This is the story of cutting my hair.
I agonized over this decision for weeks. Since May, Votrient had made my hair grow in with a lack of pigment, and that meant that it wouldn’t take any dye (I tried.) It felt sad and limiting to cover my hair up all the time with the same two headbands that were comfortable enough and felt fashionable. My scalp began to hurt more and more. The initial sting of my realization had settled into a dull ache, one I was reminded of each morning as I got ready for my day. Why was this sitting so heavy on me? What was the real issue here?
I sat down to journal and get to the bottom of it.
Here’s what I found: I was afraid simply because it was something I’d never done before, and I had few examples of what that would look or feel like. And beneath that, I was tired of needing to be brave all the time and constantly fighting to meet other people’s expectations.
The words that came to me (truly, that sounds like something out of the Old Testament, but it’s the only way I can describe it) were these: you don’t have to be brave enough for all of it. You just have to be brave enough to do this one thing. The rest can wait.
I knew I was brave enough for this.
I picked the night of the full moon at the beginning of August, since it traditionally represents letting go. I watched Sweeney Todd the night before for a bit of wry humor. I put a few woo-woo earthy items in the beautiful wooden bowl a friend made me: safe, aquamarine, obsidian, and cowry shells. All these were suggested in an episode of Queer Eye when a man was shaving his dreads. (And if it’s good enough for JVN, it’s good enough for me.) My friends Dominique and Dave sent me a pair of clippers from amazon, which I affectionately named Greased Lightning due to the lightning print on the side. I called my friend Alex for moral support. I sectioned my hair into ponytails. When it came time to the cutting itself, I put on Aretha Franklin and got to work. After the first few big cuts, it became easier. That night, I enjoyed the summer rain on my newly short, 7/8 of an inch hair.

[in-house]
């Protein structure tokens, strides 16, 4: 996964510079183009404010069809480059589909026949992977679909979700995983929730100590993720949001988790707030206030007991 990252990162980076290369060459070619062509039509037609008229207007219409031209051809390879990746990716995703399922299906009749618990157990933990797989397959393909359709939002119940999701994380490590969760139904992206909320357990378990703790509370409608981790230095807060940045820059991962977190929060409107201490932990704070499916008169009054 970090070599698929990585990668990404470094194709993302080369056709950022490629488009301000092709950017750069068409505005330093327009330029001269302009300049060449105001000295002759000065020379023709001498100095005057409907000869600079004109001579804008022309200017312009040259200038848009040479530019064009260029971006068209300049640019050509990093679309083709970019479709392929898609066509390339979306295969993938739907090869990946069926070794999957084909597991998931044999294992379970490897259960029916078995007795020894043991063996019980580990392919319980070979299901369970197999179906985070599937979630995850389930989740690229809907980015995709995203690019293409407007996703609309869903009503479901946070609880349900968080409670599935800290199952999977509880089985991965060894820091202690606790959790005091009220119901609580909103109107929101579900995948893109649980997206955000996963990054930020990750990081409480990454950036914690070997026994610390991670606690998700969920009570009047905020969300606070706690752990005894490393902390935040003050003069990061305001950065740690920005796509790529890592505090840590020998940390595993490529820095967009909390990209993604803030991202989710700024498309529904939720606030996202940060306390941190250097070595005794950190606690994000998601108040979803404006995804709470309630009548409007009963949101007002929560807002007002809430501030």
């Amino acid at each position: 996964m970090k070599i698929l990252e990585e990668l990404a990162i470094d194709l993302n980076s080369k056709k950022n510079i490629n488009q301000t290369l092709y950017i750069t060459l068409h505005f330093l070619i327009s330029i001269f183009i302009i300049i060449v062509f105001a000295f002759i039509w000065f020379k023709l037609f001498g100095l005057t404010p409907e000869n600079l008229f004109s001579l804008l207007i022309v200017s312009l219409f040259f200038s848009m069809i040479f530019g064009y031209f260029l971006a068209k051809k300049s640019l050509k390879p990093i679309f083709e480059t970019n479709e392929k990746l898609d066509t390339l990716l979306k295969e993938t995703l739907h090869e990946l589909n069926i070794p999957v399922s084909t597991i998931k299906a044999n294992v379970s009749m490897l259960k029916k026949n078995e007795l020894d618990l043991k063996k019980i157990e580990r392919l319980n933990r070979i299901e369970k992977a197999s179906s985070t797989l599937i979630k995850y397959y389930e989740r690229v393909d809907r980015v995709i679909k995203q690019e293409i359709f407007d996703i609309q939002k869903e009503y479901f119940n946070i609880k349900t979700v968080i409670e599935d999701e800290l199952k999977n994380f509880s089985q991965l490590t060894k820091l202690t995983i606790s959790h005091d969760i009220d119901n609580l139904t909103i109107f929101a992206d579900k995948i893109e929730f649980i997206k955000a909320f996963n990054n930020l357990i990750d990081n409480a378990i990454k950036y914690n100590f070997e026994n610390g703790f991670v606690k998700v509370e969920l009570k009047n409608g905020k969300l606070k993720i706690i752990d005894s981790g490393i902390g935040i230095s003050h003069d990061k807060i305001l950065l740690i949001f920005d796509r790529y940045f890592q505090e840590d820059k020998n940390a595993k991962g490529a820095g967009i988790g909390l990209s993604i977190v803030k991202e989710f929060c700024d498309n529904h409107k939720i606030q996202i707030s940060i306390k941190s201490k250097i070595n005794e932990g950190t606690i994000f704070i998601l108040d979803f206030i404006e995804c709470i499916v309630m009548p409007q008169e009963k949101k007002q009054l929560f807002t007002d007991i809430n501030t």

It’s important to acknowledge how lucky I was to make a choice. Most people with cancer don’t. It just starts falling out and then it’s time, or to save the grief later they shave it off before it gets there.
And the story continues. Since I’ve been off of Votrient for my sky-high liver enzymes, my hair has started to grow back my natural color. (Dark brown: which many of you, readers, having seen me grow up, probably already knew!) I’m starting to look like I have weird early 2000’s frosted tips. But I would make this decision again every day of the week and twice on Sunday. That day, I took back my control. I’m reminding myself daily that femininity does not depend on long hair. I’m playing with new hair accessories and enjoying a short prep time in the mornings. I’m feeling like more of a badass, if you’re looking for honesty.
And in 2020, who doesn’t need more of that energy?